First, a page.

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The Bank of England is preparing to protect British banks against running out of funds in the event of a Brexit vote by flooding them with money in the latest sign of the authorities’ nervousness surround the EU referendum. The central bank has announced it will give commercial banks three exceptional opportunities, just before and after the June 23 poll, to borrow as much money as they like to offset any threat of a bank run and prevent a repeat of the financial crisis chaos in 2007 and 2008.
Oil has jumped above $40 a barrel for the first time this year and iron ore has posted its biggest one-day gain on record as more traders bet the worst of the resources rout was over.
The chancellor is set to back a fast rail line between Manchester and Leeds in next week’s Budget in his “Northern Powerhouse” drive. Adviser Lord Adonis is expected to make the route a priority.
British voters feel poorly informed about the consequences of a Brexit and want to hear more from businesses, despite a growing row over corporate leaders speaking out on the referendum, according to pollsters. Downing Street was forced yesterday to deny that it put pressure on the British Chambers of Commerce to sack John Longsworth, who resigned as director-general at the weekend over his support for the UK to leave the EU.
The rise of part-time jobs and self-employment has rendered the UK’s national insurance regime “no longer fit for purpose”, an independent tax body has warned. The Office of Tax Simplification has recommended that NI contributions be calculated on a yearly rather than monthly or weekly basis, aligning them more closely with income tax.
The Daily Telegraph
Shops in England could be barred from opening longer on Sunday after Scottish MPs pledged to oppose flagship government reforms.
Scores of Conservative MPs will demand George Osborne drops suspected plans for duel duty rise as new analysis shows three-quarters of the price of petrol and diesel is now tax.
Jeremy Corbyn faced down his critics last night as he told a meeting of Labour MPs to stop undermining him with “public sniping” and “anonymous briefings”.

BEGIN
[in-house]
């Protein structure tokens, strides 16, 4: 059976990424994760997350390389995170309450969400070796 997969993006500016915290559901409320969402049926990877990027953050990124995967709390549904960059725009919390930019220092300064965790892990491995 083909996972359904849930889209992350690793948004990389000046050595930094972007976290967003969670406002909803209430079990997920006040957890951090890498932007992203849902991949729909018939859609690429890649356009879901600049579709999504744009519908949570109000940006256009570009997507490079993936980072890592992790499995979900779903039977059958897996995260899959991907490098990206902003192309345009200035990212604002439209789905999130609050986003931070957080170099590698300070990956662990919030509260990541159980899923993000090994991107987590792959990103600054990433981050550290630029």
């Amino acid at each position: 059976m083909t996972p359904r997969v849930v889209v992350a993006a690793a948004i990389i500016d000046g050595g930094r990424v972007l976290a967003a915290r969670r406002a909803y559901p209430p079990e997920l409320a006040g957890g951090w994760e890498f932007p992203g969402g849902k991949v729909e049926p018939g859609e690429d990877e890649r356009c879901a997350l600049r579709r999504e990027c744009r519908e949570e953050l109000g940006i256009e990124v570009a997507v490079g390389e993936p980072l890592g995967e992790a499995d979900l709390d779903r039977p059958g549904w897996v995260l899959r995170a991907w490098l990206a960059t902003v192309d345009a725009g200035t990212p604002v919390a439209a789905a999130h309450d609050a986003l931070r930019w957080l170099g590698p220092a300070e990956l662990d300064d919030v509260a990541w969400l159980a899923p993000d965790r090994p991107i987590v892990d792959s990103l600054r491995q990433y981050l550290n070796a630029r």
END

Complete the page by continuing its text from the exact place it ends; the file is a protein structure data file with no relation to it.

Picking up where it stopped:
Women who campaign for Britain to leave the European Union are like the Suffragettes because they are “fighting for our democratic freedom”, a female Cabinet minister will say today.
Priti Patel, the employment minister, will say on Tuesday that Emmeline Pankhurst and the other Suffragettes did not fight for the right to vote to see “those decisions surrendered to the EU’s undemocratic institutions and political elite”.
She will speak at the launch of Women for Britain, a group which argues that leaving the European Union will “enhance our democracy and empower women in this country”.
George Osborne have privately said that he is tempted to reduce the top rate of income tax from 45p to 40p after figures revealed that a precious cut has raised revenues.
Ministers and civil servants will work for three weeks over the next three months as they go into “lockdown” before the EU referendum. Several big policies have already been postponed and difficult decisions ducked as ministers prepare to focus on the referendum – once next week’s Budget is out of the way.
The proportion of tax in the price of diesel is the highest level in more than a decade according to a new study. A dip in pump prices has resulted in 74 per cent of the amount paid by motorists ending up with the Treasury according to the RAC Foundation.
Britain will face a skills shortage if it leaves the European Union because employers will not be able to replace migrant workers quickly, a recruitment company has warned.
The “home and the heart” gave the high street a fillip last month, but was not enough to prevent a positive start to the year for Britain’s retailers grinding to a halt.
Jaguar Land Rover reported its best ever February, with overall sales up 31 per cent on a year ago, including an 84 per cent rise in the UK.
British firms will have to slash jobs to help pay for the Government Living Wage, a leading recruitment agency has warned.